Sometimes a set of numbers can whack you as hard as a 2x4. That happened to me recently when one of several dealers in Grand Junction, Colo., whom I met last year passed along the building permit numbers for his county:
The 2009 forecast? 400, and it easily could be 100 permits lower.
So, what we have is a 20% drop in permits between 2005 and 2007, followed by a 70% plunge in construction activity. This in a county where at least five significant lumberyards, plus The Home Depot and Lowe's, compete.
LBM capacity has begun to exceed the need for construction supplies. The result is that dealers nationwide are beginning to write a third chapter in the downturn's story.
The first, pre-2008 chapter consisted mainly of small, precise cuts to staff and operations. Chapter 2 mostly took place last year and was marked by a sharp increase in closures and cutbacks. But last year's cuts generally were made in an attempt to hold off both the competition and the debt collectors until housing turned around. Now we have turned a page and face a much nastier prospect: dog-eat-dog competition. Many areas have reached the point where, no matter how you try to divide the market, there's not enough business to support all the LBM companies in it. In those places, being No. 3 or even No. 2 might not yield enough share for you to survive. We're in a brutal zero-sum game where, as one Salt Lake City dealer put it, for you to survive, a competitor must fail. Or, if you take your management cues from the "Highlander" television series, you know the rule: In the end, there can be only one.
There are two upsides to this scenario. The first is that dealers in communities where competitors have died or left say that conditions are less perilous now that they control more of the market. The second is that this has happened before. Dealers around the country have told me how there used to be a lot of locally owned LBM operations in town, sometimes several on the same street. Over the years, a sort of lumberyard Darwinism took place: Those that were weak or unable to adapt died, and those that survived typically emerged stronger and more diversified. This next wave of competition will result in more evolution.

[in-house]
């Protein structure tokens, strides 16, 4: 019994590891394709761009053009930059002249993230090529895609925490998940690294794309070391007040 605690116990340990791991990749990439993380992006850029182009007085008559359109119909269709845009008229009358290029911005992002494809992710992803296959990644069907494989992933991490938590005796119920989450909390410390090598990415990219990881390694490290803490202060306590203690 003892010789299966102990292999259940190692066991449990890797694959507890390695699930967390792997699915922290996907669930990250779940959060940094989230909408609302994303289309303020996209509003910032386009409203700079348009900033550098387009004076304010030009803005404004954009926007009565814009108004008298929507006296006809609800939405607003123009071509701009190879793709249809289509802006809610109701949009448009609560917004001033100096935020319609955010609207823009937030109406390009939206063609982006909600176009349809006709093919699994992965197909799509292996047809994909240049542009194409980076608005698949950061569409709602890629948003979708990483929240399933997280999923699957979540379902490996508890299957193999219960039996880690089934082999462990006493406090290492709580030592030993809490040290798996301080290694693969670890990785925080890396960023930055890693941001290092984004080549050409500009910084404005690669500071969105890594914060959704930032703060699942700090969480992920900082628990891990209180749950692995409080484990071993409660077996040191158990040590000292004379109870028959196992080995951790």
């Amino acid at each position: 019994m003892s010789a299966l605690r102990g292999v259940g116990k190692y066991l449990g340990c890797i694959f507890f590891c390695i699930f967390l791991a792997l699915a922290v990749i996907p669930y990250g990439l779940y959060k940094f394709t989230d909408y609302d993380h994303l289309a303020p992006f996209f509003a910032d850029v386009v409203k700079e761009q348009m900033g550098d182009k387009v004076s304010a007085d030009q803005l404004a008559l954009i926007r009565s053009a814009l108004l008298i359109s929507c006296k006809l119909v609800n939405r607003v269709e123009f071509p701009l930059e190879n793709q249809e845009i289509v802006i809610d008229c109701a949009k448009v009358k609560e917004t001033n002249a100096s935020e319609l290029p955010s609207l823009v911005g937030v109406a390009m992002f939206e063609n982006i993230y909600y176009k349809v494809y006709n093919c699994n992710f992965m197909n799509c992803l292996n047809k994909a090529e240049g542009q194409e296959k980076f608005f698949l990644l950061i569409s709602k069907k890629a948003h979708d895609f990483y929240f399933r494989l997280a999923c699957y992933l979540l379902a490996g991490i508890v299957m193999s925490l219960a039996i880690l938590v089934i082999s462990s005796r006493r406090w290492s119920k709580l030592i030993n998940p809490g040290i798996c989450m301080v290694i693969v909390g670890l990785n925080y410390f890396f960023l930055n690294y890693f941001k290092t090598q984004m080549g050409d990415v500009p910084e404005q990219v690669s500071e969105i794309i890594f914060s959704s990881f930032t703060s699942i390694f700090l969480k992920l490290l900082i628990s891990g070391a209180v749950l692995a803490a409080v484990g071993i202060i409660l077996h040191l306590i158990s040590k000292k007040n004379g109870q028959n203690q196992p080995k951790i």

One more key: Most of the closures ProSales has reported in the past two years involved out-of-town owners, not dealers rooted in their communities. The surviving independents are much smaller but still here, and much tougher than they were a few years back. If your competition operates from a different ZIP code, this may give you a head start to victory, but it's no guarantee. Locals will make an outsider your community's "hometown" institution if they believe it offers better value and service than you.
We all talk about striving to be the market leader, but rarely in recent years have the prospects been so stark. We have entered a phase of mortal combat, and unless conditions change dramatically and soon, there's going to be a lot of blood on the floor. Make sure that blood isn't yours.
Craig Webb, editor